Thefts, acts of terrorism against the weak, and abuses against helpless women are the specialty of the mafiosi. Sometimes, after a period of control, the leader becomes isolated by his own abuses and leaves the scene–usually either because he lands in jail or because he is slain. His followers disband, and a group of young men, eager for fun, new experience, power, and the highest kind of honor that can befall a peasant among his peers. The main difference between Russian and Italian mafia is that Italian mafia uses murders and thefts as the main methods of violence. The Russian mafia groups use extortion, credit card fraud, murder, kidnap, and fuel frauds (Friedman 2000, p. 160-161).
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It is probably neither common nor healthy for men to endlessly crave admission into groups that are persistently closed to them. The deeply ingrained need for social approbation and the need for self-respect are too closely tied together, to allow a man to continue a pursuit that yields continuous self-degradation (Paoli 2003, p. 45-46). Chances are that, after trying and failing for a time, the individual will turn to a group that readily grants him social approval and a healthy self-image.
The basic meaning in the tale of the fox and the sour grapes reaches the heart of a human universal. There is no clear-cut evidence that the gang is a school for socialization in the world of crime. “The kind of obedience low-ranking members have to show removes their sense of responsibility for these crimes, which is further negated by some other ad hoc measures” (Paoli 2003, p. 77).
Little is known about inter-organizational connections between communities, although there is little doubt that some ties exist. As a rough generalization, it may be stated that the degree of inter-organizational contact is in direct proportion to the volume and economic significance of the local organizations’ activities (Finckenauer, and Waring 2001, p. 207).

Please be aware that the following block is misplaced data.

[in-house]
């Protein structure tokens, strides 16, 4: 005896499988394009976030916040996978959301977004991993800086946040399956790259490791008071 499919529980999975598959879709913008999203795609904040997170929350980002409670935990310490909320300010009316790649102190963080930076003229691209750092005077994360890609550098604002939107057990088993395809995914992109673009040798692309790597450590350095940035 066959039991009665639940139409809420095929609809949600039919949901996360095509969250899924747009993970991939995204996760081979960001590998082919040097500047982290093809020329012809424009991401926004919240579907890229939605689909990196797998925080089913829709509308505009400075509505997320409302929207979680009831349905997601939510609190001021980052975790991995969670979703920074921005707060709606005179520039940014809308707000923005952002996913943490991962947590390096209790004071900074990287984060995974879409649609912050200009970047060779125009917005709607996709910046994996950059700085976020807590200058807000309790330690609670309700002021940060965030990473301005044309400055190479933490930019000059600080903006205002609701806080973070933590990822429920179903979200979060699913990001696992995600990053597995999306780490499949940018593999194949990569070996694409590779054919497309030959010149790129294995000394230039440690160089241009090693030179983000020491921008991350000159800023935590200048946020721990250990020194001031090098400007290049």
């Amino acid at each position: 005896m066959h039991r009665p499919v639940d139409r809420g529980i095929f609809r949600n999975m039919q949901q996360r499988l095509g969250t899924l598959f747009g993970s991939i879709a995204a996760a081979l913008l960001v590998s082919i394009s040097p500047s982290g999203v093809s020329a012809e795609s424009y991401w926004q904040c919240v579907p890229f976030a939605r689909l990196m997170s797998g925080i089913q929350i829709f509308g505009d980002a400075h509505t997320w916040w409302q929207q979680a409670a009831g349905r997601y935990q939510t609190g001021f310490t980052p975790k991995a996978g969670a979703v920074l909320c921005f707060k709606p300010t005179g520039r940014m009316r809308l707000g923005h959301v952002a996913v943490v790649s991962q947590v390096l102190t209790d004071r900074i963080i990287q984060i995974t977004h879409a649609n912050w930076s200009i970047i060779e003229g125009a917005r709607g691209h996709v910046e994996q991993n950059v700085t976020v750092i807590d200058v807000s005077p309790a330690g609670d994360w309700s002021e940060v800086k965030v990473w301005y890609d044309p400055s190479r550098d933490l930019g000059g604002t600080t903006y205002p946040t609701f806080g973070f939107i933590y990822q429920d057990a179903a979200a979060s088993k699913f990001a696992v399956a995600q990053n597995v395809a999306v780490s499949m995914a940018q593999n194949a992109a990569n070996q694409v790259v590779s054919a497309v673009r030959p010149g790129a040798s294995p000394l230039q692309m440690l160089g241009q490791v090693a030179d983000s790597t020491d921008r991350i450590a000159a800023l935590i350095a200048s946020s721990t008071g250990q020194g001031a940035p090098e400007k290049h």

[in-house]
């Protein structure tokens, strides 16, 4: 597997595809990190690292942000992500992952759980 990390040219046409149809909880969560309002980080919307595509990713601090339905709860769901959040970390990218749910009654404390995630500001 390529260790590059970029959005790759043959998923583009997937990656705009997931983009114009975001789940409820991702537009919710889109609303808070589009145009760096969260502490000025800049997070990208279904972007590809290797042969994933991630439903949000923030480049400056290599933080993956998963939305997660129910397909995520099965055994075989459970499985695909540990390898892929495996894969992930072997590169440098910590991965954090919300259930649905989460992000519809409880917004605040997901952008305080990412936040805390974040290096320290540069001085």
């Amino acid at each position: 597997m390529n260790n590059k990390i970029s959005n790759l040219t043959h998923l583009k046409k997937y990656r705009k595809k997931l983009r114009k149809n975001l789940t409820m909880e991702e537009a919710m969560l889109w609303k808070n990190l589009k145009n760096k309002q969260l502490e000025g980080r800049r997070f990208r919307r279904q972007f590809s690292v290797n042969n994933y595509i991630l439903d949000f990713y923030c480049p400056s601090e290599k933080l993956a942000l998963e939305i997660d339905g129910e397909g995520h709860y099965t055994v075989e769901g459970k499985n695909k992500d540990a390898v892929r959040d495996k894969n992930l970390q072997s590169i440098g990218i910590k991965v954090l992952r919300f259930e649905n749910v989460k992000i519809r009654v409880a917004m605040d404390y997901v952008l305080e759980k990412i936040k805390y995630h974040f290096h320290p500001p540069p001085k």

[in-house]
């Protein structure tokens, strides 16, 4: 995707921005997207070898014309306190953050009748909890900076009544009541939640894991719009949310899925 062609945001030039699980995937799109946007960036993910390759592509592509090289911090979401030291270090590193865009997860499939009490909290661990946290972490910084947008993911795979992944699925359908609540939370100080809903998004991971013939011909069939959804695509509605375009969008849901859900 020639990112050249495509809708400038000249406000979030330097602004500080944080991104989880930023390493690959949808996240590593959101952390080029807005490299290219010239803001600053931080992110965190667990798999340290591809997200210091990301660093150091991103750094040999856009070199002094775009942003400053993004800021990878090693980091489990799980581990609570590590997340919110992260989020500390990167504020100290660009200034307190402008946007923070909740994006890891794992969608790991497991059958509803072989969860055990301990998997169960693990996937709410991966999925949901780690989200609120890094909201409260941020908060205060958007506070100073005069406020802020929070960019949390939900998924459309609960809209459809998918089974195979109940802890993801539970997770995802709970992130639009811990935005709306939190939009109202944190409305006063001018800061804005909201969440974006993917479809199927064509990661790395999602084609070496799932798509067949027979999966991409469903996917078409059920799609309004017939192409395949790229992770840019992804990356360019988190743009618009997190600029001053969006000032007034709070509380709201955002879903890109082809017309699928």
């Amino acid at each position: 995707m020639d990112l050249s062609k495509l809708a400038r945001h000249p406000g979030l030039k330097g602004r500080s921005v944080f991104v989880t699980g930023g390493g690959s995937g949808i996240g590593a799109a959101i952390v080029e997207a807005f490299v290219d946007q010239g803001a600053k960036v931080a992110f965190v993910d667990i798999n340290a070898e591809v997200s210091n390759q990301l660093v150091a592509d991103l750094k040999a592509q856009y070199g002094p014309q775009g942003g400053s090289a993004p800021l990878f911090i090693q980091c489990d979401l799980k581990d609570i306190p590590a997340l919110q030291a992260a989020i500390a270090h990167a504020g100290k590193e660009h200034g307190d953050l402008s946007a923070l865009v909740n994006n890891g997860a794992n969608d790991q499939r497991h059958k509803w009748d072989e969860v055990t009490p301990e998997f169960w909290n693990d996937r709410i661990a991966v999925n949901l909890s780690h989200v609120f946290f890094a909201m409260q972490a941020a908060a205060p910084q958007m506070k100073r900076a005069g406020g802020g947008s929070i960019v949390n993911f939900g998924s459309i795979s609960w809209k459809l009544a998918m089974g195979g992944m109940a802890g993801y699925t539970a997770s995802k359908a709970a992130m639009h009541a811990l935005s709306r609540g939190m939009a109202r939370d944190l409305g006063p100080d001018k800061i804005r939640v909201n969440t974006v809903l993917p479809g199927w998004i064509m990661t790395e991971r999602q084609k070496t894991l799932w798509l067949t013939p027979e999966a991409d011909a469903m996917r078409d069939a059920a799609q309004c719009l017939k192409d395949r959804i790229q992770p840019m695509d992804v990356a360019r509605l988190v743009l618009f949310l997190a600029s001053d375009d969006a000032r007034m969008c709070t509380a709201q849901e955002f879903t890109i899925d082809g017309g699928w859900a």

When, as in the Palermo area in Sicily, a number of local mafia-like organizations flourish and seek to extend their area of activity and influence, inter-organizational clashes are likely to develop. These conflicts are never fully eliminated, but the clashes invariably generate attempts at reconciliation. And from this flows the sort of phenomenon known as mafia (Paoli 2003, p. 53; Italian Crime Groups 1995).
Some basic techniques of organization of the American mafia came from Sicily. The Russian and Italian mafia’s success and growth, however, were unquestionably fostered by conditions arising from the monumental political error that was Prohibition, by the betrayal experienced when high ideals of democracy were rendered a sham by egoism and hypocrisy, by the festering sore that was the padrone system, by the corruptibility of self-seeking officials–both private and public-and by the pathetic fears and helplessness of the early immigrants (Friedman 2000, p. 149).
In both crime groups, the success depends on an operation called the “fix,” a working arrangement with key police, elected officials, and business and union executives. Most of the time it involves a simple money pay-off from the mob in return for favors received. Since the “bought” person must be in a position of power or authority in order to deliver his favors, “the cardinal principle of the fix is immutable–i.e., be with winners. Politically, this is conducive to bipartisanship” (Friedman 2000, p.148).